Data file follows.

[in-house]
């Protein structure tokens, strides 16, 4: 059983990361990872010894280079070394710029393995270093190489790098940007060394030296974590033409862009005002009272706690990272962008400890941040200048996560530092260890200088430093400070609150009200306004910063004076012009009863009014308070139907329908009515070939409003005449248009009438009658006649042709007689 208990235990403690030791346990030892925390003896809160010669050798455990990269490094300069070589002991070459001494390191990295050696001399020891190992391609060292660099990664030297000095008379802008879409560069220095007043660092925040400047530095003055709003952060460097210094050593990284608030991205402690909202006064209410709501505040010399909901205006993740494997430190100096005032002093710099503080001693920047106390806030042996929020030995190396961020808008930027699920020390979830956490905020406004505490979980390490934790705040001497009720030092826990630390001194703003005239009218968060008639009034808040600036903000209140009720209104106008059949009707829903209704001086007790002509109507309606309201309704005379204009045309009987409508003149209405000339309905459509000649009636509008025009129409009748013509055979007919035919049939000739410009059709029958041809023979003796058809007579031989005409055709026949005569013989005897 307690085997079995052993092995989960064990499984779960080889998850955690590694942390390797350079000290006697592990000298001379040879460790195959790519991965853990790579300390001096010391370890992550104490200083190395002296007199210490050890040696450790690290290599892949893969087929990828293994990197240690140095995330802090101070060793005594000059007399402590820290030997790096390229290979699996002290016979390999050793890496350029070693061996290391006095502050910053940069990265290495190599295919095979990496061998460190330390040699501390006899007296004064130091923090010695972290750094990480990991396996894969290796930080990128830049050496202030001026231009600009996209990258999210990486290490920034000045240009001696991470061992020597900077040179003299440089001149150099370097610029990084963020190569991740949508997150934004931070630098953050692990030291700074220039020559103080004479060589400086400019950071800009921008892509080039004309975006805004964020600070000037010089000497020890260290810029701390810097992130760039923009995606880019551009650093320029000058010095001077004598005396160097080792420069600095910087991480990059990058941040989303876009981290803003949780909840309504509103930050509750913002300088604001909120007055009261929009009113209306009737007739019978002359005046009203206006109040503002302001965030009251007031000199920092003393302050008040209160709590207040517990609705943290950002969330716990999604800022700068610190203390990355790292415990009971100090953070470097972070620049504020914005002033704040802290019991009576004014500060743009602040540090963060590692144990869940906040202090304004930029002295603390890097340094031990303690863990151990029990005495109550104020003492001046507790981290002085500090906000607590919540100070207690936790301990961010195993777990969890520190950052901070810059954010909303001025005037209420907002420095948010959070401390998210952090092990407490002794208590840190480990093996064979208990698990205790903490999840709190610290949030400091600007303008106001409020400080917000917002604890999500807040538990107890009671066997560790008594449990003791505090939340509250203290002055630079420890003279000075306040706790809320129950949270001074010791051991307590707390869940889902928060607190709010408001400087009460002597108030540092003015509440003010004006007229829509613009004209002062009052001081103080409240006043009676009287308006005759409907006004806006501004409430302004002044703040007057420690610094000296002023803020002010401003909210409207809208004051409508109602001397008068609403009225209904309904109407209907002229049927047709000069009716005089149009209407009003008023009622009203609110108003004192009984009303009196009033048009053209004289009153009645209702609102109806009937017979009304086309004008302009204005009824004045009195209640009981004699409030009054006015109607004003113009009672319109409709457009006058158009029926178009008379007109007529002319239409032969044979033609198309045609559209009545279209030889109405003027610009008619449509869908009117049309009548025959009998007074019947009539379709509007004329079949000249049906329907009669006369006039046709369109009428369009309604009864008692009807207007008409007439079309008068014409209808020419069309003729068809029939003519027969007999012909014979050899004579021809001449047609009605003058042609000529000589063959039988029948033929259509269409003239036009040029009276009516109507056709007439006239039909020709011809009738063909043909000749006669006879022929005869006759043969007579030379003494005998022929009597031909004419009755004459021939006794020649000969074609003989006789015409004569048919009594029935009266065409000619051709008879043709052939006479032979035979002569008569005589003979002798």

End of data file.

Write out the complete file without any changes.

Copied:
[in-house]
């Protein structure tokens, strides 16, 4: 059983990361990872010894280079070394710029393995270093190489790098940007060394030296974590033409862009005002009272706690990272962008400890941040200048996560530092260890200088430093400070609150009200306004910063004076012009009863009014308070139907329908009515070939409003005449248009009438009658006649042709007689 208990235990403690030791346990030892925390003896809160010669050798455990990269490094300069070589002991070459001494390191990295050696001399020891190992391609060292660099990664030297000095008379802008879409560069220095007043660092925040400047530095003055709003952060460097210094050593990284608030991205402690909202006064209410709501505040010399909901205006993740494997430190100096005032002093710099503080001693920047106390806030042996929020030995190396961020808008930027699920020390979830956490905020406004505490979980390490934790705040001497009720030092826990630390001194703003005239009218968060008639009034808040600036903000209140009720209104106008059949009707829903209704001086007790002509109507309606309201309704005379204009045309009987409508003149209405000339309905459509000649009636509008025009129409009748013509055979007919035919049939000739410009059709029958041809023979003796058809007579031989005409055709026949005569013989005897 307690085997079995052993092995989960064990499984779960080889998850955690590694942390390797350079000290006697592990000298001379040879460790195959790519991965853990790579300390001096010391370890992550104490200083190395002296007199210490050890040696450790690290290599892949893969087929990828293994990197240690140095995330802090101070060793005594000059007399402590820290030997790096390229290979699996002290016979390999050793890496350029070693061996290391006095502050910053940069990265290495190599295919095979990496061998460190330390040699501390006899007296004064130091923090010695972290750094990480990991396996894969290796930080990128830049050496202030001026231009600009996209990258999210990486290490920034000045240009001696991470061992020597900077040179003299440089001149150099370097610029990084963020190569991740949508997150934004931070630098953050692990030291700074220039020559103080004479060589400086400019950071800009921008892509080039004309975006805004964020600070000037010089000497020890260290810029701390810097992130760039923009995606880019551009650093320029000058010095001077004598005396160097080792420069600095910087991480990059990058941040989303876009981290803003949780909840309504509103930050509750913002300088604001909120007055009261929009009113209306009737007739019978002359005046009203206006109040503002302001965030009251007031000199920092003393302050008040209160709590207040517990609705943290950002969330716990999604800022700068610190203390990355790292415990009971100090953070470097972070620049504020914005002033704040802290019991009576004014500060743009602040540090963060590692144990869940906040202090304004930029002295603390890097340094031990303690863990151990029990005495109550104020003492001046507790981290002085500090906000607590919540100070207690936790301990961010195993777990969890520190950052901070810059954010909303001025005037209420907002420095948010959070401390998210952090092990407490002794208590840190480990093996064979208990698990205790903490999840709190610290949030400091600007303008106001409020400080917000917002604890999500807040538990107890009671066997560790008594449990003791505090939340509250203290002055630079420890003279000075306040706790809320129950949270001074010791051991307590707390869940889902928060607190709010408001400087009460002597108030540092003015509440003010004006007229829509613009004209002062009052001081103080409240006043009676009287308006005759409907006004806006501004409430302004002044703040007057420690610094000296002023803020002010401003909210409207809208004051409508109602001397008068609403009225209904309904109407209907002229049927047709000069009716005089149009209407009003008023009622009203609110108003004192009984009303009196009033048009053209004289009153009645209702609102109806009937017979009304086309004008302009204005009824004045009195209640009981004699409030009054006015109607004003113009009672319109409709457009006058158009029926178009008379007109007529002319239409032969044979033609198309045609559209009545279209030889109405003027610009008619449509869908009117049309009548025959009998007074019947009539379709509007004329079949000249049906329907009669006369006039046709369109009428369009309604009864008692009807207007008409007439079309008068014409209808020419069309003729068809029939003519027969007999012909014979050899004579021809001449047609009605003058042609000529000589063959039988029948033929259509269409003239036009040029009276009516109507056709007439006239039909020709011809009738063909043909000749006669006879022929005869006759043969007579030379003494005998022929009597031909004419009755004459021939006794020649000969074609003989006789015409004569048919009594029935009266065409000619051709008879043709052939006479032979035979002569008569005589003979002798």